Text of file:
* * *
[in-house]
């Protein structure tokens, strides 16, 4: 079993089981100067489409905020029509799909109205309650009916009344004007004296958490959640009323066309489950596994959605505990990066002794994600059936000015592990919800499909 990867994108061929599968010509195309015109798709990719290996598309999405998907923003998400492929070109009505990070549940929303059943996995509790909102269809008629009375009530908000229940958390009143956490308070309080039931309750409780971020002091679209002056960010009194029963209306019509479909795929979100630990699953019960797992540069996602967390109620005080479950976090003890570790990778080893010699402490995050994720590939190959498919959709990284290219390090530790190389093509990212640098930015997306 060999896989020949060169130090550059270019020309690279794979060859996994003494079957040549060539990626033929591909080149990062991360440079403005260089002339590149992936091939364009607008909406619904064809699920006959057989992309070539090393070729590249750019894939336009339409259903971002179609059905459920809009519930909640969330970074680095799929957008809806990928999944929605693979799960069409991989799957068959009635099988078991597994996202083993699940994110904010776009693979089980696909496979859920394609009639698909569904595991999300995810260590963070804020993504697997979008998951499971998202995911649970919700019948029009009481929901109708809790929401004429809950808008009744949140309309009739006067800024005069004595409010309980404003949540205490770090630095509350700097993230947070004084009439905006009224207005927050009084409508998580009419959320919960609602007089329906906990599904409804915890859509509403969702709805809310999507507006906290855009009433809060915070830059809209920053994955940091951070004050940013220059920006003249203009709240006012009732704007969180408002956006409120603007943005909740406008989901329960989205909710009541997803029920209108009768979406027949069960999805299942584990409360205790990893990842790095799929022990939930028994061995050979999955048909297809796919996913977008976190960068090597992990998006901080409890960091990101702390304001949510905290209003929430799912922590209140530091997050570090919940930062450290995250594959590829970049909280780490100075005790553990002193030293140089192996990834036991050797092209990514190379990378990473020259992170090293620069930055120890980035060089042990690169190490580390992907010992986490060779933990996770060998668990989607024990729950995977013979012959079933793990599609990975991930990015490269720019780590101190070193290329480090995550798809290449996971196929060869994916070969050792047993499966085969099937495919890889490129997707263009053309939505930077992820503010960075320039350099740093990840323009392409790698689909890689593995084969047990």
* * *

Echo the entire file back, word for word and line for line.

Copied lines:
[in-house]
């Protein structure tokens, strides 16, 4: 079993089981100067489409905020029509799909109205309650009916009344004007004296958490959640009323066309489950596994959605505990990066002794994600059936000015592990919800499909 990867994108061929599968010509195309015109798709990719290996598309999405998907923003998400492929070109009505990070549940929303059943996995509790909102269809008629009375009530908000229940958390009143956490308070309080039931309750409780971020002091679209002056960010009194029963209306019509479909795929979100630990699953019960797992540069996602967390109620005080479950976090003890570790990778080893010699402490995050994720590939190959498919959709990284290219390090530790190389093509990212640098930015997306 060999896989020949060169130090550059270019020309690279794979060859996994003494079957040549060539990626033929591909080149990062991360440079403005260089002339590149992936091939364009607008909406619904064809699920006959057989992309070539090393070729590249750019894939336009339409259903971002179609059905459920809009519930909640969330970074680095799929957008809806990928999944929605693979799960069409991989799957068959009635099988078991597994996202083993699940994110904010776009693979089980696909496979859920394609009639698909569904595991999300995810260590963070804020993504697997979008998951499971998202995911649970919700019948029009009481929901109708809790929401004429809950808008009744949140309309009739006067800024005069004595409010309980404003949540205490770090630095509350700097993230947070004084009439905006009224207005927050009084409508998580009419959320919960609602007089329906906990599904409804915890859509509403969702709805809310999507507006906290855009009433809060915070830059809209920053994955940091951070004050940013220059920006003249203009709240006012009732704007969180408002956006409120603007943005909740406008989901329960989205909710009541997803029920209108009768979406027949069960999805299942584990409360205790990893990842790095799929022990939930028994061995050979999955048909297809796919996913977008976190960068090597992990998006901080409890960091990101702390304001949510905290209003929430799912922590209140530091997050570090919940930062450290995250594959590829970049909280780490100075005790553990002193030293140089192996990834036991050797092209990514190379990378990473020259992170090293620069930055120890980035060089042990690169190490580390992907010992986490060779933990996770060998668990989607024990729950995977013979012959079933793990599609990975991930990015490269720019780590101190070193290329480090995550798809290449996971196929060869994916070969050792047993499966085969099937495919890889490129997707263009053309939505930077992820503010960075320039350099740093990840323009392409790698689909890689593995084969047990």